The Waxman Report
The Waxman Report
How Congress Really Works
Twelve, Paperback, 9780446519267, 272pp.
Publication Date: July 2010
For four decades, Waxman has taken visionary and principled positions on crucial issues and been a driving force for change. Because of legislation he helped champion, our air is cleaner, our food is safer, and our medical care better. Thanks to his work as a top watchdog in Congress, crucial steps have been taken to curb abuses on Wall Street, to halt wasteful spending in Iraq, and to ban steroids from Major League Baseball. Few legislators can match his accomplishments or his insights on how good work gets done in Washington.
In this book, Waxman affords readers a rare glimpse into how this is achieved-the strategy, the maneuvering, the behind-the-scenes deals. He shows how the things we take for granted (clear information about tobacco's harmfulness, accurate nutritional labeling, important drugs that have saved countless lives) started out humbly-derided by big business interests as impossible or even destructive. Sometimes, the most dramatic breakthroughs occur through small twists of fate or the most narrow voting margin. Waxman's stories are surprising because they illustrate that while government's progress may seem glacial, much is happening, and small battles waged over years can yield great results.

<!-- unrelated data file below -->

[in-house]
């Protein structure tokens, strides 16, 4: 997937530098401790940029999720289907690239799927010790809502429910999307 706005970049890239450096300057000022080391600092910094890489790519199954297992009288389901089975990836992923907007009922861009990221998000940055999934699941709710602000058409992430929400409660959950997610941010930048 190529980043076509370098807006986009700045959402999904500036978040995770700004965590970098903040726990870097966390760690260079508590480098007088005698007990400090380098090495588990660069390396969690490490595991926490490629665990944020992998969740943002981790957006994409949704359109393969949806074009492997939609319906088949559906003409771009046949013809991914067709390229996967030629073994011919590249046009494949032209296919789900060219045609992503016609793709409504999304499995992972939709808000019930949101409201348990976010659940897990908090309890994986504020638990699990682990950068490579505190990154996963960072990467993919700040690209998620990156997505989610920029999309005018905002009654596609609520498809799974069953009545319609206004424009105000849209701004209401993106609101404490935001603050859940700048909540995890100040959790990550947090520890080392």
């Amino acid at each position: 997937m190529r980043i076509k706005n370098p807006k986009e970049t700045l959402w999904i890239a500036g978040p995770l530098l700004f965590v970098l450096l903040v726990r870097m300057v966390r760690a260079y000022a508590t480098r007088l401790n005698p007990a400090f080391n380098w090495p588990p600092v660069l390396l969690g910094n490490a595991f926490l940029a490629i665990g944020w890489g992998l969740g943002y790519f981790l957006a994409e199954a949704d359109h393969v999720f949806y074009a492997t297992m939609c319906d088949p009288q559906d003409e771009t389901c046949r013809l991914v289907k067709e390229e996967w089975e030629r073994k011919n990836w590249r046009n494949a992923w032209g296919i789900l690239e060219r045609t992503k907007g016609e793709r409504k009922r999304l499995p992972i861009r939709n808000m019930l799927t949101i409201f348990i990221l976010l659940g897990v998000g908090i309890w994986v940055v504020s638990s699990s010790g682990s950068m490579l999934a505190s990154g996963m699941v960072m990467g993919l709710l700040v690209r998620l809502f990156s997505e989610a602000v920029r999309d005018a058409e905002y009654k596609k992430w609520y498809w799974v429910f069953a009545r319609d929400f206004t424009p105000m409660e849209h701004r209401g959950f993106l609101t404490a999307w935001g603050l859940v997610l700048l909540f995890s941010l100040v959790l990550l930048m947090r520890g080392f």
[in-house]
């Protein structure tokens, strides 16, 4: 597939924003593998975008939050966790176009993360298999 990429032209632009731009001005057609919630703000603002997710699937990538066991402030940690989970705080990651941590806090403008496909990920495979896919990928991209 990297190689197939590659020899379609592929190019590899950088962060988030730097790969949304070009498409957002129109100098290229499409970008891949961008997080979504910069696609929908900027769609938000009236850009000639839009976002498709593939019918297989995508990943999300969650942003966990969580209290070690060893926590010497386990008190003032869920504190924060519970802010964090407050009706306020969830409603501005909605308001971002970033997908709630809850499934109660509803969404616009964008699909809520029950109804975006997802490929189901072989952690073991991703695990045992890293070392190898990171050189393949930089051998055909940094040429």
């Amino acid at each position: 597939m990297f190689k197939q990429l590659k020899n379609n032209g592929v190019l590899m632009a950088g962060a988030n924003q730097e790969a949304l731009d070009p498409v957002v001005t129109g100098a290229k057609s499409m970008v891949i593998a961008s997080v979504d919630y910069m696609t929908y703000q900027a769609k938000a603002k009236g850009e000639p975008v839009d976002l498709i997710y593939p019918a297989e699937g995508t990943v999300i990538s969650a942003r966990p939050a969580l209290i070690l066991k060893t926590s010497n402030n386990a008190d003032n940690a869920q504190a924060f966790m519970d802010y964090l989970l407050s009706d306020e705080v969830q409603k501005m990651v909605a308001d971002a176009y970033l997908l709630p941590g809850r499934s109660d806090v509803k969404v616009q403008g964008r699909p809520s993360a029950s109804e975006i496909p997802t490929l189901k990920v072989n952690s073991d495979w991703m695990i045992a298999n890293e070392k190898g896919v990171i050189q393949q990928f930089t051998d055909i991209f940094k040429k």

At a moment when so much has been written about what's "wrong" with Congress-the gridlock, the partisanship, the influence of interest groups-Henry Waxman offers sophisticated, concrete examples of how government can (and should) work.
Congressman Henry Waxman has represented the Los Angeles area of California since 1974. He is the Chairman of the Committee on Oversight and Government Reform and a member of the Committee on Energy and Commerce. During his thirty-plus years in Congress, he has helped craft landmark legislation addressing health and the environment.
"A very readable insider's account of [Waxman's] 35 years in the House... the explanation of the workings of a widely misunderstood government body is a public service from a committed civil servant."—Publishers Weekly
A welcome look at the internal workings of the legislative branch-- essential for political junkies.—Kirkus